“This government is up for the challenge, but these are very difficult and trying times.”
The Victorian government has not reported a deficit since the 1990s when Jeff Kennett was premier.
Mr Pallas refused to “confirm or deny the existence” of a surplus in this year’s budget, but added “don’t read anything into it”.
His comments are in sharp contrast to his earlier rhetoric that the budget would be in the black.
Last Thursday, even as Premier Daniel Andrews said he was preparing for the coronavirus outbreak to reach pandemic levels, Mr Pallas insisted the Victorian economy was strong and promised he would deliver a surplus.
“I think it’s counterproductive for people to speculate about [a recession] because there’s certainly no indication that that’s where we’re heading … because nobody knows exactly how long the impact of coronavirus will be,” the Treasurer said last week.
“What we can say is the state of Victoria is the strongest economy in the nation, well prepared to deal with these issues and we will be delivering a surplus.”
Coronavirus has wreaked economic havoc across Australia, coming just weeks after the nation’s economy took a nosedive because of the summer’s deadly bushfires.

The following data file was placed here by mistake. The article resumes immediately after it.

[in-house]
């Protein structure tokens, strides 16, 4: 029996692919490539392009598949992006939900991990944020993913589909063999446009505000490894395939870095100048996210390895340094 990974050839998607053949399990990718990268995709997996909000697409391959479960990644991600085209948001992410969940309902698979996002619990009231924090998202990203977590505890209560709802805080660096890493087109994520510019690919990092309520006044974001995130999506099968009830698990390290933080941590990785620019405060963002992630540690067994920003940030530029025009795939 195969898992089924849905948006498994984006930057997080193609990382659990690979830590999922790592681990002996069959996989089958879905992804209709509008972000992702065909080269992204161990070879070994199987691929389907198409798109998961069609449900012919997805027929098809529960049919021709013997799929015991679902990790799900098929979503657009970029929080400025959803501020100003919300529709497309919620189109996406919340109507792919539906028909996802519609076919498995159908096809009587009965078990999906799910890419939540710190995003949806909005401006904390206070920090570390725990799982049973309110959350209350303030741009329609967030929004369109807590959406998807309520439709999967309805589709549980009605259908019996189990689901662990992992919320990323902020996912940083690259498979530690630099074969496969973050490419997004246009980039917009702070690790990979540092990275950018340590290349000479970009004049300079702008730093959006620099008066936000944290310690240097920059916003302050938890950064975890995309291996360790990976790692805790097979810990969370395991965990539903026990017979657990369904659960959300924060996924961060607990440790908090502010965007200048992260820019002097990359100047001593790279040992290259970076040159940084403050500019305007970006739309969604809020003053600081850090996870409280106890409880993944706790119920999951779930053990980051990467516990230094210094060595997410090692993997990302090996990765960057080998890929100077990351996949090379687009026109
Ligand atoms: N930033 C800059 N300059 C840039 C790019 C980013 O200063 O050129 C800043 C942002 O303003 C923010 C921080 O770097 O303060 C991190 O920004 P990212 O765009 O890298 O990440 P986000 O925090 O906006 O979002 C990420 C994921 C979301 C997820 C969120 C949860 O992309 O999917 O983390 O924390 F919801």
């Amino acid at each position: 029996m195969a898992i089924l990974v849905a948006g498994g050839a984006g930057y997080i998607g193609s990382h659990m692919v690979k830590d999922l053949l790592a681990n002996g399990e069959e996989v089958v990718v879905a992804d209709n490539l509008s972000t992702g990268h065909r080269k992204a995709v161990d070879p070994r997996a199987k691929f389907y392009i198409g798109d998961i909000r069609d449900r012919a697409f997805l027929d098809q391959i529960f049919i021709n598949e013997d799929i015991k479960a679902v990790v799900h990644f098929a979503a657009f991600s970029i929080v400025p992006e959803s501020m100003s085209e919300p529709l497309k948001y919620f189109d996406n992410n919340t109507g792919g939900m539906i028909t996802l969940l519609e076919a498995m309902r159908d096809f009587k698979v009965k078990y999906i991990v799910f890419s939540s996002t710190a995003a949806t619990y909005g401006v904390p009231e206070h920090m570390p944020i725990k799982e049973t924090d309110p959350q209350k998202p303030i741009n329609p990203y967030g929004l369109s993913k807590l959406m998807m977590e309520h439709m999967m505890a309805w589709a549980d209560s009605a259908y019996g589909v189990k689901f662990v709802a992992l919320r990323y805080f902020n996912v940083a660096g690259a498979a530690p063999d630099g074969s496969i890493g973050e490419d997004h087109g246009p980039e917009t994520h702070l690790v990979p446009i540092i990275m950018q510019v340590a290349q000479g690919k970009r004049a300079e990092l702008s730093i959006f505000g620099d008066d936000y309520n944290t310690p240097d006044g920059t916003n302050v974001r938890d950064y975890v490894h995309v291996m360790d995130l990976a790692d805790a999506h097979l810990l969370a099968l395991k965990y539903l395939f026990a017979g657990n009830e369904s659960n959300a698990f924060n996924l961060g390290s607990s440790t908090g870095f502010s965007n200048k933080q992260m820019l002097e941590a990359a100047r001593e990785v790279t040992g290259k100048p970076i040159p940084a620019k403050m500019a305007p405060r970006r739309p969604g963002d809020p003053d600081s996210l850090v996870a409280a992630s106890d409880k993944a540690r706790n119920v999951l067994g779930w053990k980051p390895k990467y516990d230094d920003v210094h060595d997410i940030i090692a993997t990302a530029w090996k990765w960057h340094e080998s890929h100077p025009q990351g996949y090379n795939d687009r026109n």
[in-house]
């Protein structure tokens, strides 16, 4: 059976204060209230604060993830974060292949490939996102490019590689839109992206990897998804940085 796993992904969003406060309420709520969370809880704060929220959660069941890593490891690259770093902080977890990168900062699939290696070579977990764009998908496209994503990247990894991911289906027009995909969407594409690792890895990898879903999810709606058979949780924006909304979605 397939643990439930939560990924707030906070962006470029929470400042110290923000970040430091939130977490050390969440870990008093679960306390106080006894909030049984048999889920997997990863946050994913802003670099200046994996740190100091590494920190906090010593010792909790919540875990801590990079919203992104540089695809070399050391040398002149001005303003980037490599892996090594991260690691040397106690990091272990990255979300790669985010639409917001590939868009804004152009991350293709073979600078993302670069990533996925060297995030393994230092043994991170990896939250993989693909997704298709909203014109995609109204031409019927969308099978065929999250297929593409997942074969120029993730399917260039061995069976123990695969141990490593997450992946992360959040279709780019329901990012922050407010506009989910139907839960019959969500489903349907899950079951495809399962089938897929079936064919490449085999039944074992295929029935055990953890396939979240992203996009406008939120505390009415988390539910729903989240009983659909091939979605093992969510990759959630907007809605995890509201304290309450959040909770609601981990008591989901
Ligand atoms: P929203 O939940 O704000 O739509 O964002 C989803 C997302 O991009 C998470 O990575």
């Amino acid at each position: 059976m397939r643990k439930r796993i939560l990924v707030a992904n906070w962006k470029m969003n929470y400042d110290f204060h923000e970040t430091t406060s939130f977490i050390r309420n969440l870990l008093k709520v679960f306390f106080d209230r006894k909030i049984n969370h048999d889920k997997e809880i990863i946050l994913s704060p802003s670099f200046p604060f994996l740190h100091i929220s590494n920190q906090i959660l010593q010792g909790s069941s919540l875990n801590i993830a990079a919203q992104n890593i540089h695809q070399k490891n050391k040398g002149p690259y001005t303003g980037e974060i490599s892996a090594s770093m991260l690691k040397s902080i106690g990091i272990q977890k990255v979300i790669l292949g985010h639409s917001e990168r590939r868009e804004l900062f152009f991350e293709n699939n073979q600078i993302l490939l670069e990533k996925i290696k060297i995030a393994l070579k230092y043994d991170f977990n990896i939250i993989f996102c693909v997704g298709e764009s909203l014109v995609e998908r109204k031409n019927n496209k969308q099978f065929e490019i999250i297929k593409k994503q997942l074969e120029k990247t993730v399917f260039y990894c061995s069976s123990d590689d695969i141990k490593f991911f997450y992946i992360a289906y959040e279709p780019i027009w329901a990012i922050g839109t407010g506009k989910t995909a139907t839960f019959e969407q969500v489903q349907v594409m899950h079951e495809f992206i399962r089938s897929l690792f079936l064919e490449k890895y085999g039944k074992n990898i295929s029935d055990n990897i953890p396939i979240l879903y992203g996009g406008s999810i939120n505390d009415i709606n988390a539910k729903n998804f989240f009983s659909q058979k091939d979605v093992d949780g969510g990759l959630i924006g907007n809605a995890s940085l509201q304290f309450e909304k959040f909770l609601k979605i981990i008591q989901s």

The Australian sharemarket plunged 19.5 per cent this week after reaching a high of 7162.4 points a few weeks ago.
Mr Pallas said while it was too early to predict the outbreak’s impact on Victoria’s health system, the economy or budget, the latest modelling from Treasury and Finance predicted economic growth would slow by about 0.5 per cent – equivalent to $7 billion – by the middle of next year.
“I’m not chasing surpluses and I’m not courting deficits,” Mr Pallas said.
The Treasurer had previously indicated he would need to find $4 billion in budget savings over the next four years. On Wednesday, he did not say whether that figure would needed to be higher or lower in the face of a difficult economy.
He also backed the Australian Council of Trade Unions’ calls for “special leave” payments for casual workers, saying it was “vitally important” vulnerable workers were looked after.
“The worst thing we can do from a public health point of view is put them in a position where they have to continue to front work because they need sustenance of their job in circumstances where they should be doing the right thing by quarantining themselves,” Mr Pallas said.
Opposition treasury spokeswoman Louise Staley said the government was using “the cover” of coronavirus to hide its economic mismanagement.
“Labor had buggered the budget long before the devastating bushfires and coronavirus,” Ms Staley said.
“What we know about Labor is when it runs out of money it comes after yours.”
Sumeyya is a state political reporter for The Age.
Noel Towell is State Political Editor for The Age